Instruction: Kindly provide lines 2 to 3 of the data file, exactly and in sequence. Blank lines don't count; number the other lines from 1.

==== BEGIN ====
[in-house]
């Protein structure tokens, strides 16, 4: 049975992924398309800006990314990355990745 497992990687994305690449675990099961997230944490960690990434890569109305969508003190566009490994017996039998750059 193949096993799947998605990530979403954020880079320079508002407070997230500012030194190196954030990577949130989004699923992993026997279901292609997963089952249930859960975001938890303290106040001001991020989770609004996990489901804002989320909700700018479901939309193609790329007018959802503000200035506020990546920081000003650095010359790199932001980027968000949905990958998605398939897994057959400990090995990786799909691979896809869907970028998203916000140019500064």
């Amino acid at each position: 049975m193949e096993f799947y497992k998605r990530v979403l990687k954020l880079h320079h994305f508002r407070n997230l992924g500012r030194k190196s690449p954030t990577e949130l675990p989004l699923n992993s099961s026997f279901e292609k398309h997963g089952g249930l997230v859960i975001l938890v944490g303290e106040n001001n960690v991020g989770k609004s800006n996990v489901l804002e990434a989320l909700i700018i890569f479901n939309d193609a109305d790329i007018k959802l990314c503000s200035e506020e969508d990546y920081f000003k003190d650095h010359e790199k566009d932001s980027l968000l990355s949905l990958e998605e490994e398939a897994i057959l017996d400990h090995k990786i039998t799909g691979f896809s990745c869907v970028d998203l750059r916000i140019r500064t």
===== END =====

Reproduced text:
């Protein structure tokens, strides 16, 4: 049975992924398309800006990314990355990745 497992990687994305690449675990099961997230944490960690990434890569109305969508003190566009490994017996039998750059 193949096993799947998605990530979403954020880079320079508002407070997230500012030194190196954030990577949130989004699923992993026997279901292609997963089952249930859960975001938890303290106040001001991020989770609004996990489901804002989320909700700018479901939309193609790329007018959802503000200035506020990546920081000003650095010359790199932001980027968000949905990958998605398939897994057959400990090995990786799909691979896809869907970028998203916000140019500064």
């Amino acid at each position: 049975m193949e096993f799947y497992k998605r990530v979403l990687k954020l880079h320079h994305f508002r407070n997230l992924g500012r030194k190196s690449p954030t990577e949130l675990p989004l699923n992993s099961s026997f279901e292609k398309h997963g089952g249930l997230v859960i975001l938890v944490g303290e106040n001001n960690v991020g989770k609004s800006n996990v489901l804002e990434a989320l909700i700018i890569f479901n939309d193609a109305d790329i007018k959802l990314c503000s200035e506020e969508d990546y920081f000003k003190d650095h010359e790199k566009d932001s980027l968000l990355s949905l990958e998605e490994e398939a897994i057959l017996d400990h090995k990786i039998t799909g691979f896809s990745c869907v970028d998203l750059r916000i140019r500064t």